Bring it on home to me. Bob Dylan song number 610.

Research by Aaron Galbraith, Commentary by Tony Attwood

So how did I miss this one in going through all those outtakes from “After the Empire”?  I really have no idea, but miss it I did even though Leon mentioned the song in commenting on “Under your spell” several years ago.  And I thought I had gone through that whole CD of outtakes and written about every single track.   Old age is undoubtedly catching up on me.

But there it is, it is on “After the Empire” and I missed it out, so here we have another Dylan song.  Song number 610.

And, just to make things a little more complicated there is a Sam Cooke song called “Bring it home to me” which has the chorus line “Bring it on home to me” – a song which Jakob Dylan and the Wallflowers have performed.  But this isn’t that.

Nor is it Buddy Johnson’s “Bring it home to me”

So, it is none of the previous versions, but something new.

And it is also not to be confused with “Bring it on Home” by Bob Dylan from the Basement Tapes complete.  That has just one line of lyrics – the title line.

Musically this is a variation on the 12 bar blues concept, with just two chords used (I and IV).  The piece has a fairly limited number of words, and a lot of time taken up with the ladies doing their singing.  Plus some harmonica work from Bob.  And some musical interludes.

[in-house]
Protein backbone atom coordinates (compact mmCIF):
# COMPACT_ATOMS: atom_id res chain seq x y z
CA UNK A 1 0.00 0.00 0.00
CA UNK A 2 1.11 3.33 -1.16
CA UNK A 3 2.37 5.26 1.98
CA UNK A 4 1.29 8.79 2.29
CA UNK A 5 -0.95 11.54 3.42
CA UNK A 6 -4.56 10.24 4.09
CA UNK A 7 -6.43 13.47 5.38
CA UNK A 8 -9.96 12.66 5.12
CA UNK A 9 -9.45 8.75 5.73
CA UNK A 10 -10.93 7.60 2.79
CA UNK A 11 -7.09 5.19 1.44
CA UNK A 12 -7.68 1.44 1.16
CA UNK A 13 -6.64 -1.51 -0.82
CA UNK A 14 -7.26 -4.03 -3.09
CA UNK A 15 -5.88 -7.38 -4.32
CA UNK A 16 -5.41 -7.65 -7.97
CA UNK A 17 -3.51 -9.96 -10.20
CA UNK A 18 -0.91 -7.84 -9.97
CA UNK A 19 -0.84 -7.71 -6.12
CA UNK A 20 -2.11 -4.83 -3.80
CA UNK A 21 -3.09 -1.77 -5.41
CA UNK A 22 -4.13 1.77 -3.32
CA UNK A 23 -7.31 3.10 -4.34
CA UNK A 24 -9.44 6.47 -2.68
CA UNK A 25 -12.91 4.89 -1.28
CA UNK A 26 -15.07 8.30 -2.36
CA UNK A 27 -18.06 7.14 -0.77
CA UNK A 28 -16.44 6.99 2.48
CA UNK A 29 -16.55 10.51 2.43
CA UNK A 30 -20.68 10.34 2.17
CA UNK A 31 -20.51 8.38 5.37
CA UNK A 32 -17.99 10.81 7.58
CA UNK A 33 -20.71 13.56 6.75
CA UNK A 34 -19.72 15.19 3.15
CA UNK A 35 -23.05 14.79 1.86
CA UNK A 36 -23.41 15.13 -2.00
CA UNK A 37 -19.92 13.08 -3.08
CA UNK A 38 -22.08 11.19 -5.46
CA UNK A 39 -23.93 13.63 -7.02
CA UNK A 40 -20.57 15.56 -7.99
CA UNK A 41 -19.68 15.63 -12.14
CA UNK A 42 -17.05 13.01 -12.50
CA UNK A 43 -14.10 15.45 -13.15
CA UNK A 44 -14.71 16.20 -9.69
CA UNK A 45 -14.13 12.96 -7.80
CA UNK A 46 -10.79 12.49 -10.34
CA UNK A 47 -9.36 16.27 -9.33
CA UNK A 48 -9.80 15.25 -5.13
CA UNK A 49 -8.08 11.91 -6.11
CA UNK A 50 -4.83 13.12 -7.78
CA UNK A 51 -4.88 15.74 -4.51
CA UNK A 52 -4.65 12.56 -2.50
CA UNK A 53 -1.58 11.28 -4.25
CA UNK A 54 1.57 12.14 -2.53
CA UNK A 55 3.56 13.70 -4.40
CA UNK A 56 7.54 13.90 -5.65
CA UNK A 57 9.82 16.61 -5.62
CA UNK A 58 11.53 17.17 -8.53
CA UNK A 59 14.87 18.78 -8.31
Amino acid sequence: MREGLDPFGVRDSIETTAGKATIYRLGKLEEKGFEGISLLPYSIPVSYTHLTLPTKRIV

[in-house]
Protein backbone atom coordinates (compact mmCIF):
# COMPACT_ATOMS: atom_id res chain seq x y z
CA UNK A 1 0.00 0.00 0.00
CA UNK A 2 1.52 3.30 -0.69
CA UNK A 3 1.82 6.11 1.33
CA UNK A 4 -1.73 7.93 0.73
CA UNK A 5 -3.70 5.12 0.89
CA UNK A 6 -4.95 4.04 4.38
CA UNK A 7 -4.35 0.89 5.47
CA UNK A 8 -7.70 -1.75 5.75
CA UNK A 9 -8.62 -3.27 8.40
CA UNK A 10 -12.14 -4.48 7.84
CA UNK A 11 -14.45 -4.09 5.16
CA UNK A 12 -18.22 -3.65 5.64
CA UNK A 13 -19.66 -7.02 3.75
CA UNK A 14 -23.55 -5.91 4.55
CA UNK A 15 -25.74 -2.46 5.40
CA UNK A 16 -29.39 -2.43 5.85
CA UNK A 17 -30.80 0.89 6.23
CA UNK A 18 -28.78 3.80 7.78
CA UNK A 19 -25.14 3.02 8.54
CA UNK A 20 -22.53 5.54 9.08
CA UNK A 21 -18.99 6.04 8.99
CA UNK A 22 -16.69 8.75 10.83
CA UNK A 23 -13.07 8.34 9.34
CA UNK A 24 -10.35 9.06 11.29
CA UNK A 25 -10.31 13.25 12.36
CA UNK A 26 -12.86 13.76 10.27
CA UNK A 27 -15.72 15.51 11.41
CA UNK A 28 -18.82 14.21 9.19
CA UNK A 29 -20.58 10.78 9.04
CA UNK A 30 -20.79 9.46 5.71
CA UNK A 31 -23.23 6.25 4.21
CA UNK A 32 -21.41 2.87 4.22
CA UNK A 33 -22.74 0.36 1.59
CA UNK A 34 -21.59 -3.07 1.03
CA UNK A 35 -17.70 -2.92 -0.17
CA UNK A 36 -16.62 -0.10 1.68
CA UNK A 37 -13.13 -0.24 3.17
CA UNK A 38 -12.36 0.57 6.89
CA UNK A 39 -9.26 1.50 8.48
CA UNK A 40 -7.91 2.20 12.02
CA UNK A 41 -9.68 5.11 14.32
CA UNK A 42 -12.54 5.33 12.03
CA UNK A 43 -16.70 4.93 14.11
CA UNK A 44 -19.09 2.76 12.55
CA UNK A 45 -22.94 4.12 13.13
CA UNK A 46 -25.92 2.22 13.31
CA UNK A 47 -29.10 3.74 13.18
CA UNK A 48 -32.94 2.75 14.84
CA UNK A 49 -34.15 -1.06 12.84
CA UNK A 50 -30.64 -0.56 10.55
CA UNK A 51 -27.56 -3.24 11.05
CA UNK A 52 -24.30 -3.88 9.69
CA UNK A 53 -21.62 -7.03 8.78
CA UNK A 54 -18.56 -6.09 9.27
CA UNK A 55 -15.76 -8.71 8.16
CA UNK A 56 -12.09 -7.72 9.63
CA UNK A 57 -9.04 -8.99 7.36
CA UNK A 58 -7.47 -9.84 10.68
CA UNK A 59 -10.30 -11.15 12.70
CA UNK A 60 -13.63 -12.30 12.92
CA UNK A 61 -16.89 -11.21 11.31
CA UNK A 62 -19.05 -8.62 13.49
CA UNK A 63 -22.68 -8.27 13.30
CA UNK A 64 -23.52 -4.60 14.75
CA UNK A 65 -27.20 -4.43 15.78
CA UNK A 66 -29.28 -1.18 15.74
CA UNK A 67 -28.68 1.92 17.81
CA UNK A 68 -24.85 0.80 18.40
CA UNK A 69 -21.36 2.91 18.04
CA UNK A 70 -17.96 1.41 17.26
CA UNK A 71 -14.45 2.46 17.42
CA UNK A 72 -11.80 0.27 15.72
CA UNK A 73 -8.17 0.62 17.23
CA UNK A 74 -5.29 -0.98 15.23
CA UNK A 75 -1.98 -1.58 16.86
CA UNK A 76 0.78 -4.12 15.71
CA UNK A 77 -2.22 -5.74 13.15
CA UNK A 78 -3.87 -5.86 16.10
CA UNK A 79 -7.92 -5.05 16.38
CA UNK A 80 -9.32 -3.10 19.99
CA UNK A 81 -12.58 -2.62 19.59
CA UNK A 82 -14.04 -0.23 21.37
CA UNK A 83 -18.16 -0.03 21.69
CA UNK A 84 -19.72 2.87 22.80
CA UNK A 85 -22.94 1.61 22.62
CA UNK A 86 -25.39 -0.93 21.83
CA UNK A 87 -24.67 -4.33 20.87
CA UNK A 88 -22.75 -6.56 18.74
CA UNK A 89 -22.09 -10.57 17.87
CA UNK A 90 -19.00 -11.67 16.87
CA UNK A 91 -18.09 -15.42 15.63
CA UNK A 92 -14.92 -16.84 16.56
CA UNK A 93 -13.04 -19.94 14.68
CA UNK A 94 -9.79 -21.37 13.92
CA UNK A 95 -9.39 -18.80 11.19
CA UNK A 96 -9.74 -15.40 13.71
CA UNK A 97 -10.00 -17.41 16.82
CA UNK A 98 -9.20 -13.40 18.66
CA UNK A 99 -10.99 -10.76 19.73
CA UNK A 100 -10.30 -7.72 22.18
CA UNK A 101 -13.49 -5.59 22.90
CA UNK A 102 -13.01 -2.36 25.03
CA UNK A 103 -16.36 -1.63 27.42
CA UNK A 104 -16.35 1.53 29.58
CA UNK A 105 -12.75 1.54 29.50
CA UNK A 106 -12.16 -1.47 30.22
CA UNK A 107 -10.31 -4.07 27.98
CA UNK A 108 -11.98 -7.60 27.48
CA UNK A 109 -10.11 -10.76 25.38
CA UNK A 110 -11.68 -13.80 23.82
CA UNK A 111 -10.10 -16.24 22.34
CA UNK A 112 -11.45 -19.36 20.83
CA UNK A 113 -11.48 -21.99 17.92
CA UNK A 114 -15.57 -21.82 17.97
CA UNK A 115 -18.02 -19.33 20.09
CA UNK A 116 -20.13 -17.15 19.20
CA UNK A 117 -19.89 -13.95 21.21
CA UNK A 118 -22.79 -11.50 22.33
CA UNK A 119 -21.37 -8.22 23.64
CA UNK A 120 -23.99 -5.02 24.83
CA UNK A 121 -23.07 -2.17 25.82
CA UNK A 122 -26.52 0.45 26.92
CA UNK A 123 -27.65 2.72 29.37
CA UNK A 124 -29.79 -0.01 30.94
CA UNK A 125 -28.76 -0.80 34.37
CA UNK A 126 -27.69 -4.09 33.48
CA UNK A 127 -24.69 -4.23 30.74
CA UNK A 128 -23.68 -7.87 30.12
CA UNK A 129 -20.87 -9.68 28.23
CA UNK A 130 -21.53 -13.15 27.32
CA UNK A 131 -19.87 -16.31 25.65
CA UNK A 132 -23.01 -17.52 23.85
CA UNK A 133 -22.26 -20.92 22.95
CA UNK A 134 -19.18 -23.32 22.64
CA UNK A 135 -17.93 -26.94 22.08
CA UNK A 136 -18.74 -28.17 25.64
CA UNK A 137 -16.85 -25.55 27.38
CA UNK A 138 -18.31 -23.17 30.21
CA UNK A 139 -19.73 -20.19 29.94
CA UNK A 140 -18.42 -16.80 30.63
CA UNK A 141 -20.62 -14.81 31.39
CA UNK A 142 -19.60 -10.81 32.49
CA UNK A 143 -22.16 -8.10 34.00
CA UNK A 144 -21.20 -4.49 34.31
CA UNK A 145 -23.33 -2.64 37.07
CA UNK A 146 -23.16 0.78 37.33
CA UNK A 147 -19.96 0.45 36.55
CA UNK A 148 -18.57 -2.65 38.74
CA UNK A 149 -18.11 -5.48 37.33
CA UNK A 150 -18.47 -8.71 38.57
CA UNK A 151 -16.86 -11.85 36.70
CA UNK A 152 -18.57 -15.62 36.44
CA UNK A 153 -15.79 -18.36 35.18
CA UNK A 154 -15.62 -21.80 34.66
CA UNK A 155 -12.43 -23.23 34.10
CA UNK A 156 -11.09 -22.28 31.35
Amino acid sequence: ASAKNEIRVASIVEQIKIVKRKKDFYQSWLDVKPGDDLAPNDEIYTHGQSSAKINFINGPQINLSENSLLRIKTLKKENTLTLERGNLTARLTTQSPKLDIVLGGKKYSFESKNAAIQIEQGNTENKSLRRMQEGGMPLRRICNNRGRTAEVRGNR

I’m not to sure about the coda which has Dylan instructing the lady singers to sing “Bring it home” over and over.  And quite honestly having listening to all five minutes of the piece three times while writing this little review I am not too sure I actually want to hear it again.  At least not for a while.

In short, it is in my view, just an idea.  Of course all songs start as just an idea.  It is just that this “just an idea” hasn’t really got any further.  If it had done, it could have been interesting.  But it was left at this point.

Were these improvised lyrics?  I suspect they were.  And I am not going to make a complete fool of myself yet again by trying to transcribe them.  So if you would like to be part of Bob Dylan song number 610, then please write in and the lyrics can be added to the review.

Larry?  Aaron?  Anyone?

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  1. Not one of his best, but that is probably why it is an outtake. Dylan probably needed some time to work on improving this song. It is certainly not ‘typical’ of a ‘good’ Dylan song.

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